involves (at least) the following aspects: a frame of reference, a unit, and the

evaluation of uncertainty. Let us limit ourselves to the first of these points.




In physics, it is necessary to define quantities that can characterise

phenomena, for example, mass, position, velocity, and so on. So one must

define what is called a frame of reference. An origin, three unit vectors and

some clocks are required to ascribe to any event a place and a date that can

be recorded in numbers. In this way, an event can be located by its position

in space (x, y, z) and time (t) in a given frame of reference, and by the

corresponding coordinates x', y', z', t' in another frame of reference.



Chapter 3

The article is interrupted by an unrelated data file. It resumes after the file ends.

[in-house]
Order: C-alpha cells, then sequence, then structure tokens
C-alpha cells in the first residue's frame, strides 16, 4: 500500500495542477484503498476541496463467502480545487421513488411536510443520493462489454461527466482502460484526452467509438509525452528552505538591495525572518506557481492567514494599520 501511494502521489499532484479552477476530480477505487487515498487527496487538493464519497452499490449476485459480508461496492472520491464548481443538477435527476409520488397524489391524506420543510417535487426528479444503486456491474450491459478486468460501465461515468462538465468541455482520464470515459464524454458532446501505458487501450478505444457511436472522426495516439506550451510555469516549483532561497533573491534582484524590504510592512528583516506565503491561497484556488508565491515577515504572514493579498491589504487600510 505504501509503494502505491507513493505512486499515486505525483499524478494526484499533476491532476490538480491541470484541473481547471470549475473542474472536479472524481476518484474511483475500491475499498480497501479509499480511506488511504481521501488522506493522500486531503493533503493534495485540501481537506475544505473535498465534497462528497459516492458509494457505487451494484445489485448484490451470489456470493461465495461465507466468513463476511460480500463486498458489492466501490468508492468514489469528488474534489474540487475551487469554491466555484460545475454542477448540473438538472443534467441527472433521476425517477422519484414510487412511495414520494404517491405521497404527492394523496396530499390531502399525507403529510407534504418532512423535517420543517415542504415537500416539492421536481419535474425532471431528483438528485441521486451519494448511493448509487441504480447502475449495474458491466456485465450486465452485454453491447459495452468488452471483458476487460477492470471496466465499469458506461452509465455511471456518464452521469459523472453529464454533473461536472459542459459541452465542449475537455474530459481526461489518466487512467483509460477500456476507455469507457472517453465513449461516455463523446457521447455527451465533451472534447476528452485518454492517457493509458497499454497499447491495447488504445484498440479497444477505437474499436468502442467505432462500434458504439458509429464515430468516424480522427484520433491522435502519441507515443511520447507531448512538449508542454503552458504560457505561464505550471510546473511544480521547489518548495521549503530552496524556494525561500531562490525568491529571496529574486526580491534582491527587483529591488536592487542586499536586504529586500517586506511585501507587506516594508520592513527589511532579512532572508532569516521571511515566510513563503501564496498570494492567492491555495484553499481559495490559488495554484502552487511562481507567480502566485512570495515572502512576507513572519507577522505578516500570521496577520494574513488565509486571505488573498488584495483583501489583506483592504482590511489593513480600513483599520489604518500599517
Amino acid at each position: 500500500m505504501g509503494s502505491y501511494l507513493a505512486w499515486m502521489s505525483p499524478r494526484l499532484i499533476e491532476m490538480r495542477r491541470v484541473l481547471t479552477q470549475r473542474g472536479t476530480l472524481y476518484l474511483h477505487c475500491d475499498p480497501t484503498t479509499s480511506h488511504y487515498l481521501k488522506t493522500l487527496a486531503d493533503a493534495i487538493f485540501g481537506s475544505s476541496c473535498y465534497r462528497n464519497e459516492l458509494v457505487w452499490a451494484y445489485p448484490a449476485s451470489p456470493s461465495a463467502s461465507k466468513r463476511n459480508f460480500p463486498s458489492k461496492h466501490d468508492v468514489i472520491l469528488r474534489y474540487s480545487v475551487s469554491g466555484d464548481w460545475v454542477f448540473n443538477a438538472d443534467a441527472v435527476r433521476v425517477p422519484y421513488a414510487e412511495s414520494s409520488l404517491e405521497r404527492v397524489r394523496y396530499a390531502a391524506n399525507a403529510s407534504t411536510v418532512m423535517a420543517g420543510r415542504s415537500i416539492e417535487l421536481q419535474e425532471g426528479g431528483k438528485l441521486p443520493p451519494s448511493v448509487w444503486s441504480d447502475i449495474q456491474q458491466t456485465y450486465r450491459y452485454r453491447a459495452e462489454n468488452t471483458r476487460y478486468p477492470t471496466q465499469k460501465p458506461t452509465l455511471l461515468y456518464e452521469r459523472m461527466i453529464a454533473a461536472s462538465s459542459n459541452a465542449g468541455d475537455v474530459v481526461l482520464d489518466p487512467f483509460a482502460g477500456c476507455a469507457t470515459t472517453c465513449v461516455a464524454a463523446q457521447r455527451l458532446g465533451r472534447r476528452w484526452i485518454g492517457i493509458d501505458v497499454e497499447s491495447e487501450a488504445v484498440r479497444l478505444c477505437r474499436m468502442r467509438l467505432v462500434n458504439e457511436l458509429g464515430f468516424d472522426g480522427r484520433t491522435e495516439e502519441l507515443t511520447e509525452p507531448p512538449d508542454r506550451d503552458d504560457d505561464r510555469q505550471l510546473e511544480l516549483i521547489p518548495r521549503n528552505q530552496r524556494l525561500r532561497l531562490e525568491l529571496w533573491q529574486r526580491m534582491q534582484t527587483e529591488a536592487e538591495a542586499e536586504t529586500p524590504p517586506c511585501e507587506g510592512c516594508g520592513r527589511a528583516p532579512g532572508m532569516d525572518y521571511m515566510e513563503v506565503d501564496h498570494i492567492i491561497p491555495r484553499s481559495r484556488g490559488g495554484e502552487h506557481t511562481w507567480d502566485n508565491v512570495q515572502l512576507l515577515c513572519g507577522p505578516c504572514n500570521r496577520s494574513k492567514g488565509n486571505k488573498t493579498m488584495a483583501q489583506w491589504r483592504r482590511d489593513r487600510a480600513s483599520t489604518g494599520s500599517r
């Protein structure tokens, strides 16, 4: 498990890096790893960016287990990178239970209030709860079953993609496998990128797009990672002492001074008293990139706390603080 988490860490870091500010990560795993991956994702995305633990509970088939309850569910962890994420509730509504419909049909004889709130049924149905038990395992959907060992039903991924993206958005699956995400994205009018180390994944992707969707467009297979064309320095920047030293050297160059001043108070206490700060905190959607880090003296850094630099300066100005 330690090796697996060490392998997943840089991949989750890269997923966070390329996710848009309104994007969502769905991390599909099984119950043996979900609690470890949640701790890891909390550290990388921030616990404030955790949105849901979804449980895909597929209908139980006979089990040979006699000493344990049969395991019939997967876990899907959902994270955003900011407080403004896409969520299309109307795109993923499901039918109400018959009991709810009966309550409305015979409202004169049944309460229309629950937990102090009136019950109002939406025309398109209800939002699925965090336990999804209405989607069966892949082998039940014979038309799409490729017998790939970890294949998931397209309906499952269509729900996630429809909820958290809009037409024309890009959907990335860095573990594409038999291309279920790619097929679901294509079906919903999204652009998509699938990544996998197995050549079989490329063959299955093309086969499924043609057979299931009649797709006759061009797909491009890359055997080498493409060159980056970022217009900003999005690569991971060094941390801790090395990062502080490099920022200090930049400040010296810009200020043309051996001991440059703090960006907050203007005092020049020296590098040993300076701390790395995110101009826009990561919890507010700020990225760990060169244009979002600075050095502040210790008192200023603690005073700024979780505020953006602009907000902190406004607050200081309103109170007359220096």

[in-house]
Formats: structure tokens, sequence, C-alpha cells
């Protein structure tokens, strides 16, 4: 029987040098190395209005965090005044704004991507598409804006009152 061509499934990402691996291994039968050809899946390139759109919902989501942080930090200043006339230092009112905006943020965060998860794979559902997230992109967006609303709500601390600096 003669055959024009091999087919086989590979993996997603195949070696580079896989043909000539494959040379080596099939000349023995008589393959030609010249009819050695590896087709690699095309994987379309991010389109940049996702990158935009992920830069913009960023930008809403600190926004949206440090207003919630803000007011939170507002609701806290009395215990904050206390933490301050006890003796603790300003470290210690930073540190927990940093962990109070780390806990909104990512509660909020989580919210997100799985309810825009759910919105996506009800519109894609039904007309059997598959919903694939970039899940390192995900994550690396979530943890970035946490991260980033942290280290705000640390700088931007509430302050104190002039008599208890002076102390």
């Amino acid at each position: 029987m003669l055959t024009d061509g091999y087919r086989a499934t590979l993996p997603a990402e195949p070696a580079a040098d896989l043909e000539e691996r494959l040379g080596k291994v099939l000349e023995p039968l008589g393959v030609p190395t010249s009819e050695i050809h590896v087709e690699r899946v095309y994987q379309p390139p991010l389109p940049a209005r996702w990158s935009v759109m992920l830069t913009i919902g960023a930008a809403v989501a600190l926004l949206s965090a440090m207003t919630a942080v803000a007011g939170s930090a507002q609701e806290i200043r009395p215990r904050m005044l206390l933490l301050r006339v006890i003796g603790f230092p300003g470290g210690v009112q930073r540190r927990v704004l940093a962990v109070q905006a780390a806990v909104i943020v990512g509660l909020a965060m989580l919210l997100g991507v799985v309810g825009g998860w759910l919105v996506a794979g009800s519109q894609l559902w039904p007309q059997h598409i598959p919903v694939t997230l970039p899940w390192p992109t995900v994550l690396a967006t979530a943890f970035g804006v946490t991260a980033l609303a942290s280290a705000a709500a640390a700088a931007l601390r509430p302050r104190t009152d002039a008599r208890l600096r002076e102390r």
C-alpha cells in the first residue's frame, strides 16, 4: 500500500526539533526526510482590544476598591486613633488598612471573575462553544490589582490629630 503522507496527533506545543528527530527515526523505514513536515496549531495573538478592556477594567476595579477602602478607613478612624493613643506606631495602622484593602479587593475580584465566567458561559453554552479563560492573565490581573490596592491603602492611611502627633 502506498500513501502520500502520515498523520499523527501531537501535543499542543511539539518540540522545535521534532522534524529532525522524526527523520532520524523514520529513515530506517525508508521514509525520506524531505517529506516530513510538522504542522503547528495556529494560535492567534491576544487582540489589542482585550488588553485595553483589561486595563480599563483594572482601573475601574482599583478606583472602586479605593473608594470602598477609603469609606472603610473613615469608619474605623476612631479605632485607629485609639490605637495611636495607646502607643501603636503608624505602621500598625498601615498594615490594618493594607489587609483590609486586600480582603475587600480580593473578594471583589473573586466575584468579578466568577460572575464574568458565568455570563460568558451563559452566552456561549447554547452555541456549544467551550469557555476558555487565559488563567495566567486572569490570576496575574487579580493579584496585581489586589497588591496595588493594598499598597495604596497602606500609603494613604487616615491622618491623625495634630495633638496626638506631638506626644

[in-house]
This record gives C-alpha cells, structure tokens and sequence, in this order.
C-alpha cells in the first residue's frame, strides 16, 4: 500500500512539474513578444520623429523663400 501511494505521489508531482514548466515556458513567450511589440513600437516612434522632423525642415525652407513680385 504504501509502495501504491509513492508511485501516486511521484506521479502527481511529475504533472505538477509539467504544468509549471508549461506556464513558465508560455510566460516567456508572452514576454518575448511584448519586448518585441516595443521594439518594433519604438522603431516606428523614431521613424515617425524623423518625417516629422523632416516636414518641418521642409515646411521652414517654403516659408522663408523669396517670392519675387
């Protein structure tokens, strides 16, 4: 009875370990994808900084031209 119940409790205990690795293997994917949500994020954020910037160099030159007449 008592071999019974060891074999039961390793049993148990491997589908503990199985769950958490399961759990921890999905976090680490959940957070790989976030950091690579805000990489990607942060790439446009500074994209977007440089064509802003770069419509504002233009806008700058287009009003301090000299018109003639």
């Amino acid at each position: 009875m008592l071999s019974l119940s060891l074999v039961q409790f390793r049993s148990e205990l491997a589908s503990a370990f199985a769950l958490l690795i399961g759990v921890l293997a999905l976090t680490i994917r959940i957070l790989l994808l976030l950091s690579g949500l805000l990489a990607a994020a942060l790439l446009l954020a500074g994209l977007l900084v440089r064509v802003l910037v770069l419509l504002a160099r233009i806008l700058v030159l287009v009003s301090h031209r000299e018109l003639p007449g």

If the relative velocities are “ordinary” (i.e., not of the same order of

magnitude as the speed of light), one can assume that the time is universal.

The time of the event is then identical in the different frames of reference.

Otherwise, one must apply Einstein's theory of relativity, which poses

enormous problems to the intuition because it questions the idea of


Let us limit ourselves here to Galilean relativity, which is adequate for

the mechanics of common objects.

To get an idea of what a (two-dimensional) frame of reference is,

imagine a camera whose images are dated and have two axes that are always

in the same place on the film. The events recorded will not be the same if

two such cameras are set in different places, especially if one is moving

relative to the other.

But can a frame of reference “move”? To answer that question, one

would have to know what it is to be absolutely stationary: impossible! In

order to prove that one is not moving, it is necessary to refer to another

point... and what if it, too, were moving? There is, therefore, no absolute

immobility, and no frame of reference is more absolute or more immobile

than any other. Are they all the same, then? No. The great founders of